Delaying Family Planning: Many female, as they strive to reach their full educational, earning, and creative potential- are delaying having children. This is good for population control, good for women empowerment, good for the economy; but bad for individual health. Women delaying having children are at a higher risk for breast cancer. Also, women who do not breast feed their children increase their odds for breast cancer. Most breast cancers begin at the cells lining the milk ducts. Breast feeding is protective factor for breast cancer. The longer the lactation is done, more the protection it provides. In traditional societies, where women give birth to multiple children, and then breast feeding them for multiple years, breast cancer is rarely seen. Conceiving children early may not be a practical option, but much of the risk can be reduced by breast feeding your baby for at least one full year.

Sleep, Diet & Exercise: Sleep is a great healer, and body does bulk of its repair mechanisms like killing carcinogens, infections during sleep. Try to get 8 hours of sleep every night. Tea is protective against cancer. Green tea has been linked to a decreased risk of breast cancer. Vegetables from the brassica family like broccoli, cauliflower, kale, cabbage lowers the risk. Exercise is beneficial for all aspects of health. Lack of exercise and obesity show a higher incidence of breast cancer.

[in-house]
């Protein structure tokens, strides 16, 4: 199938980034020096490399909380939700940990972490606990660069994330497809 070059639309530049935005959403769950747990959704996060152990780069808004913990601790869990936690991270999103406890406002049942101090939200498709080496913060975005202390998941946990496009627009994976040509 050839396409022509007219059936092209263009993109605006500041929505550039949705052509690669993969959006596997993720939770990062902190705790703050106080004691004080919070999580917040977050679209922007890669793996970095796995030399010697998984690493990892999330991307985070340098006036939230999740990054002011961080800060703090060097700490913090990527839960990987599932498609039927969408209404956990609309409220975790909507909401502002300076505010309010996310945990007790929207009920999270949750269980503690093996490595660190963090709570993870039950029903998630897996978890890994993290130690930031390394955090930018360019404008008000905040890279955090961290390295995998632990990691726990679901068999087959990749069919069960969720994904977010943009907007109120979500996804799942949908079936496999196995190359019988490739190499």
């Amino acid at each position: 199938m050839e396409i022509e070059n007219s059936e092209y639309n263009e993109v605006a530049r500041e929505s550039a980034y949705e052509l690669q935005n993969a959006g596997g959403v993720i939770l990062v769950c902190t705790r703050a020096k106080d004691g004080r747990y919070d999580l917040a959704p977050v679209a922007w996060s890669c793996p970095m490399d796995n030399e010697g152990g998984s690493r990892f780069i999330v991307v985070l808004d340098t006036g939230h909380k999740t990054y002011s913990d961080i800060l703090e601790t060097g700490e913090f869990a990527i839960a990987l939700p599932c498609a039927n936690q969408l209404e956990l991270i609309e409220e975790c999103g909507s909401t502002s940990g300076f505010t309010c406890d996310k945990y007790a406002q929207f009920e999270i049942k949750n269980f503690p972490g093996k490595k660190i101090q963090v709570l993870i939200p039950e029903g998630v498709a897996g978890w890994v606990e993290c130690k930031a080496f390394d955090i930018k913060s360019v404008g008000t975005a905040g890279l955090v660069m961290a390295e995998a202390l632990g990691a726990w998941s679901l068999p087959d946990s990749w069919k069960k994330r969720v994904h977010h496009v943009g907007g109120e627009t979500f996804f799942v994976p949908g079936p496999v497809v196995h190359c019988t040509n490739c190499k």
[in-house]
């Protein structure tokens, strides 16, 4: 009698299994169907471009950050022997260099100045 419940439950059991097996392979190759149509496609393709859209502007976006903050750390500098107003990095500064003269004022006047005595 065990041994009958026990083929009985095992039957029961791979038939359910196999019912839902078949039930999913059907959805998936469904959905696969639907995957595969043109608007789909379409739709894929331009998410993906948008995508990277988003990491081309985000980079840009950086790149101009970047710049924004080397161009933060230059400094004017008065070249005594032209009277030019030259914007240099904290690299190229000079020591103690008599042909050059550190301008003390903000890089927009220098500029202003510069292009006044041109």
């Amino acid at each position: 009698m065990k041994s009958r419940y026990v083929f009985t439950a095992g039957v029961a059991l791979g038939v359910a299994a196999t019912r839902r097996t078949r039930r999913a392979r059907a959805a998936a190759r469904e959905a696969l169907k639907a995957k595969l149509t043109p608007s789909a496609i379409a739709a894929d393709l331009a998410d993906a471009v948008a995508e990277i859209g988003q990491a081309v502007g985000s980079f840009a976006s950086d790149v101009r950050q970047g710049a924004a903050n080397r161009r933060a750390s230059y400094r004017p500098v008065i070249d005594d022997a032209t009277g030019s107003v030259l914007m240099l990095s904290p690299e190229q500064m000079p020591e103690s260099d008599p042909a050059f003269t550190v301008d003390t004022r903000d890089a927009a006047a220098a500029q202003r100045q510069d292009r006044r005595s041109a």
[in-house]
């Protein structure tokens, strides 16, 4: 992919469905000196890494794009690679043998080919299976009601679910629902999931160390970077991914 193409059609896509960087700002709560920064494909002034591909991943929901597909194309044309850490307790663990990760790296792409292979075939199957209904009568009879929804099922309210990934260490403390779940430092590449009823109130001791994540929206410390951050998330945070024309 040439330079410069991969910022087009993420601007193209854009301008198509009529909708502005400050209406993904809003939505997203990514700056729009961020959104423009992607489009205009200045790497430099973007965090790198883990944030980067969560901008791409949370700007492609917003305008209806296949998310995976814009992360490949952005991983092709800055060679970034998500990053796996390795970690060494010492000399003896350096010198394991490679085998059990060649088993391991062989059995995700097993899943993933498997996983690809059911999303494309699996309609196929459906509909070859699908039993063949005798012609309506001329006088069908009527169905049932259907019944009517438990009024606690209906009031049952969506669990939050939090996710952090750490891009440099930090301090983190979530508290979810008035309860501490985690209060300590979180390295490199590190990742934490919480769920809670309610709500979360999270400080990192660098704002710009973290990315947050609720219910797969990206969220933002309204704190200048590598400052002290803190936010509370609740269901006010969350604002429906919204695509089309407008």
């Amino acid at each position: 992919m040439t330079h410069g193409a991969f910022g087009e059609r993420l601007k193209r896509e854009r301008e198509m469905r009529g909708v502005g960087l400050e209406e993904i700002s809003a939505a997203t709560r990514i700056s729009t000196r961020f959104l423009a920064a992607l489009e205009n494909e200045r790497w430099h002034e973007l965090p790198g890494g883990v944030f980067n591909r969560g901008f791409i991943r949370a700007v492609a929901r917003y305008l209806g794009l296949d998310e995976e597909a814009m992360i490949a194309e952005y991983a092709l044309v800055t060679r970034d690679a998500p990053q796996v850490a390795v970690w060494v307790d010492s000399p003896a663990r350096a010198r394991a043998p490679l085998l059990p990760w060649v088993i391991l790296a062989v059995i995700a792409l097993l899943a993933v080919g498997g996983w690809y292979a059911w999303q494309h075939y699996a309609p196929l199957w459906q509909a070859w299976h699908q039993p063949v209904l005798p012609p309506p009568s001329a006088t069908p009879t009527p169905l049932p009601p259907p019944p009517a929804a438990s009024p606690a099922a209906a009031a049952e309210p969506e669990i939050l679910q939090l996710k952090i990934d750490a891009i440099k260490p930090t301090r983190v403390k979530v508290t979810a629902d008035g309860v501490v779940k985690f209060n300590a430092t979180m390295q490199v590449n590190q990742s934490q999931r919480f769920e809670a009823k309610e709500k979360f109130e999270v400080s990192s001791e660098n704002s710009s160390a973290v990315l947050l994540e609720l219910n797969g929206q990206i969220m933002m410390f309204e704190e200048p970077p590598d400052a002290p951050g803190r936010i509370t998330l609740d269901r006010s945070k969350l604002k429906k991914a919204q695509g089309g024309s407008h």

Environmental toxins:  We have many chemicals in our environment because of industrial process. In general, most of the preservatives, pesticides, herbicides, food colors, additives, cleaning products are harmful for human health. Contact with them should be minimal. Most of the food sold in grocery stores are full of hormones, antibiotics, and preservatives. Try to get your food local and seasonal. Choose organic whenever available and affordable. Cosmetic products are another problem as chemicals applied directly to the skin tends to get absorbed in the body. Unfortunately, many of the harmful chemicals banned in Europe, continues to be used in American products. Some of these chemicals work like estrogen in the body and disrupt the endocrine functions. Another danger is the increasing use of plastic in all products from drinking water to food to packages. Bisphosphonate A found in plastics products tends to accumulate in the body, and is a potential risk factor for breast cancer. Fortunately, awareness against the dangers of chemicals is rising, and more natural and organic substitutes are coming to the market.

In the end, our health is in our hands. All diseases have a genetic and environmental role. For breast cancer, environment plays a bigger role than the genes. Even if you have genetic risks, your DNA is not your destiny. Follow a healthy lifestyle and reduce your exposure from environmental toxins. Mammogram, early screening, and treatment are helpful. But prevention is the best. And avoiding the risk factors of breast cancer is the best way to prevent breast cancer.


Dr. Panchajanya Paul, MD, ABIHM, ABPN, FAPA – is an American Board certified – Child, Adolescent, and Adult psychiatrist. He is a diplomat of the American Board of Integrative and Holistic Medicine. He is a Fellow of the American Psychiatric Association. He holds adjunct faculty position at Emory University School of Medicine; University of Georgia & Georgia Regents University, and University of Central Florida School of Medicine. He is a freelance writer who lives in Atlanta.